The Science and Business community would like to congratulate our very own Dr. Kashif Memon for receiving his PhD in Education from the University of Western Ontario.
Dr. Memon’s PhD thesis focuses on how the marginalization of female education can be reduced in developing Asian countries. He found inspiration in many people including former female teachers and his own female family members, including his mother, grandmother, sister, and wife. With these shining examples, he wanted to change the stigma that girls are considered property or territory and find ways to empower and educate young women.
Having work experiences with the United Nations and World Bank, he noticed that off-the-shelf solutions from other parts of the world were inefficient. Therefore, Dr. Memon focused on implementing “indigenous solutions”; a term he coined which is a solution that is specific to a country or region as it considers political, sociocultural, and economic factors. To address this issue, Dr. Memon had to involve those who have been previously affected by marginalization and those who deny that marginalization of female education even exists. He encouraged understanding and empathizing with indigenous cultures, bringing people together, making locals part of the solution, and encouraging all to slowly break free of stigmas. He developed methodical approaches encouraging the involvement of NGOs (Non-Governmental Organization) to help the ongoing battle against discrimination of young women and their lack of access to education. His proposed plan has the potential to create real change and growth.
When asked how the students of UW can make an impact as he did, Dr. Memon explained how an isolationist shift towards a more technologically-abled society is hindering us from truly making an impact.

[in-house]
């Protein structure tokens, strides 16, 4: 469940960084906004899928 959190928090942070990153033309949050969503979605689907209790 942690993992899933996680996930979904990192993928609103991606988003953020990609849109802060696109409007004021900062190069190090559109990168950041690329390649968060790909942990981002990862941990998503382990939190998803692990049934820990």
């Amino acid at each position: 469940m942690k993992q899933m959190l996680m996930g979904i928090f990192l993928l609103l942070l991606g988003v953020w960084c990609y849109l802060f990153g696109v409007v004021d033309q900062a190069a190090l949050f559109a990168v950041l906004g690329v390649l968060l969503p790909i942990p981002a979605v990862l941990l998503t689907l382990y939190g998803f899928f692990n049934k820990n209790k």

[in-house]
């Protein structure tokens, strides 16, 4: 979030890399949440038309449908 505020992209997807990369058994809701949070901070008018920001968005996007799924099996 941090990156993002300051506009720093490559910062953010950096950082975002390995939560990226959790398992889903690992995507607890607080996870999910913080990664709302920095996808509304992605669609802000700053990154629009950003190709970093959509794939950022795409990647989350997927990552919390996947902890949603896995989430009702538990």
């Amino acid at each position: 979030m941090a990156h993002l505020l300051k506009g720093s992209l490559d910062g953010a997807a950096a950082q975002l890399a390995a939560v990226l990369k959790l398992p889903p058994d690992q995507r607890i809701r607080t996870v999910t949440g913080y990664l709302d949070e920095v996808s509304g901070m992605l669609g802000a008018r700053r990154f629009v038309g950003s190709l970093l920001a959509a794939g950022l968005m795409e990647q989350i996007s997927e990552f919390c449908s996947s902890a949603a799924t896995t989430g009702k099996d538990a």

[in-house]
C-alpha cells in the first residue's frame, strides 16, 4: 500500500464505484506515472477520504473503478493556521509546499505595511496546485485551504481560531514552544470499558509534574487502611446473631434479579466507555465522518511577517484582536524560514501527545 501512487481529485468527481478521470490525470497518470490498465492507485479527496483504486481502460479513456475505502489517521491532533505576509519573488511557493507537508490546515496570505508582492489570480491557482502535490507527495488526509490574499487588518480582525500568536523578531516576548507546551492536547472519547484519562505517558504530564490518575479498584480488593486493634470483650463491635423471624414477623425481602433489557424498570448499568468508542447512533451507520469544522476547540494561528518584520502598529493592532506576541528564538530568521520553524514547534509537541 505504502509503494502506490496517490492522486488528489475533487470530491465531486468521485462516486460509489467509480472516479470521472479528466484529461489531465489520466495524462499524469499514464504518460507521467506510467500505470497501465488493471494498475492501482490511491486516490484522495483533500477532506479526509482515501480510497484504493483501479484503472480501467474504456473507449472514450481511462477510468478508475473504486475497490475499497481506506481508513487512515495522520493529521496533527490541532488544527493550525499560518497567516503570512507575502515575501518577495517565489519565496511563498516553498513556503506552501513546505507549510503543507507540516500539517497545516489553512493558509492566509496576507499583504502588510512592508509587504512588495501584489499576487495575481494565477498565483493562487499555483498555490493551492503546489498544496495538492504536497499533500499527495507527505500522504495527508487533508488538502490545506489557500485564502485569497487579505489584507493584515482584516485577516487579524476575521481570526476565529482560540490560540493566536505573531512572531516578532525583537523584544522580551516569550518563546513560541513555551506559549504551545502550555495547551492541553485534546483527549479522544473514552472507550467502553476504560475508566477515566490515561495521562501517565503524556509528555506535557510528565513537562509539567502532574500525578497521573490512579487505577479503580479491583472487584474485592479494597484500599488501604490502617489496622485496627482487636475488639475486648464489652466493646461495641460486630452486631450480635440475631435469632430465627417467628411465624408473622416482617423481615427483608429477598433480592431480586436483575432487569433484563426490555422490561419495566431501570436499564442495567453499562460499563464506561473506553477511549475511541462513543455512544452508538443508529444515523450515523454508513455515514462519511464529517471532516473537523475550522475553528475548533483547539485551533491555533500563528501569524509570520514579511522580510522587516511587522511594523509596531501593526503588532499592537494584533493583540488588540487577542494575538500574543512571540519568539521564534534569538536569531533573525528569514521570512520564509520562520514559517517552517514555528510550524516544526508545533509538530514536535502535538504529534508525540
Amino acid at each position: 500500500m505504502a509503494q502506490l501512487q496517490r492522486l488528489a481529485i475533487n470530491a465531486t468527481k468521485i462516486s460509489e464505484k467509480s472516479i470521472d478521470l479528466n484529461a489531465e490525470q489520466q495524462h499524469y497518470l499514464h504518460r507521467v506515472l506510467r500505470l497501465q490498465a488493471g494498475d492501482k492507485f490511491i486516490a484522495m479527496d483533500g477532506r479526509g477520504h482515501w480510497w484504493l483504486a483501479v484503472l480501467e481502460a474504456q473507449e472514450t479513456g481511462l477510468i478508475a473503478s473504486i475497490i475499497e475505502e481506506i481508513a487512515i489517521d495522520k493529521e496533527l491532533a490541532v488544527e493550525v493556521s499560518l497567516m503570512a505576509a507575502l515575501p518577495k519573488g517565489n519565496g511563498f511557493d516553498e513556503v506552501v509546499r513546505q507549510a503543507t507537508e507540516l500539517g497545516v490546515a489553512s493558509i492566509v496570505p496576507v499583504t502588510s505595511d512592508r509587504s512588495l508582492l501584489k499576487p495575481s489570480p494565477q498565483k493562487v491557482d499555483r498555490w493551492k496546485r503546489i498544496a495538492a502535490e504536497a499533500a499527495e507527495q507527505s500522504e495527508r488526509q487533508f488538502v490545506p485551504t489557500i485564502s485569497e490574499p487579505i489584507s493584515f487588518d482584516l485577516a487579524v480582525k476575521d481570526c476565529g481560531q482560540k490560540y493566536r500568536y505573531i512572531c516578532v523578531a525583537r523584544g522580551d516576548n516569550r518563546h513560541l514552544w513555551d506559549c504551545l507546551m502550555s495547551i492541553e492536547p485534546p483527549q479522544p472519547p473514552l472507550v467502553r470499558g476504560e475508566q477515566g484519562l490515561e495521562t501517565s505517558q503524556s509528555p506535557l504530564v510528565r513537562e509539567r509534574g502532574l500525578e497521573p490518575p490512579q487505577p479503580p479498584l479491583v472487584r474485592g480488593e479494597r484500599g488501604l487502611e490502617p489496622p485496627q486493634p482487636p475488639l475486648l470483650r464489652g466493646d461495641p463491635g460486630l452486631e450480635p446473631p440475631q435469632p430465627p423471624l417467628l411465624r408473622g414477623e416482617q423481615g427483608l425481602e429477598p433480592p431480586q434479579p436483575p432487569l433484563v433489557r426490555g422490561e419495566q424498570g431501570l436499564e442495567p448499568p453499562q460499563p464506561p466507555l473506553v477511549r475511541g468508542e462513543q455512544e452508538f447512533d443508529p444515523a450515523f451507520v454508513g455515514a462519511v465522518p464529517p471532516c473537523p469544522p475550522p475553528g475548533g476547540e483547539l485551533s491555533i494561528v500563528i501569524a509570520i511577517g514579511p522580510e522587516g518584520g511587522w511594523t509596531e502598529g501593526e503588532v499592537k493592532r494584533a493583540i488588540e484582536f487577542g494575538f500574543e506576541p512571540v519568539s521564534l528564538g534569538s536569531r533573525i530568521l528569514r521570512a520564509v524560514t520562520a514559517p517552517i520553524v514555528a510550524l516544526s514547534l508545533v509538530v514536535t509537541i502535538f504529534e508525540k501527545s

“We are missing human connection and we aren’t communicating at the grassroot level," said Dr. Memon. "We need to move away from isolationist technology and see it as just of the one important components needed to solve the puzzle of problems.
For example, his research focuses on intersection of politics, technology, government policy, resource management, and their social impacts. He encourages students to see connectivity between the various variables that exist around them and develop a strategic personal and community focus to create a positive impact. He also encourages students to give back to those who have helped them along their journey and practice “servant leadership”, an ideology that promotes initiatives which help others.
Lastly, he encouraged students to take risks. Having this first-hand experience working in different cultures has created strength and resilience in him and challenged him to question the status quo and go beyond what is in front of him.
On Wednesday, November 14, 2018, more than 100 Science and Business students had the chance to congratulate their esteemed professor at this term’s Mid-term Breakfast.
We’d like to thank you, Kashif, for being a source of inspiration and guidance to each and everyone of us.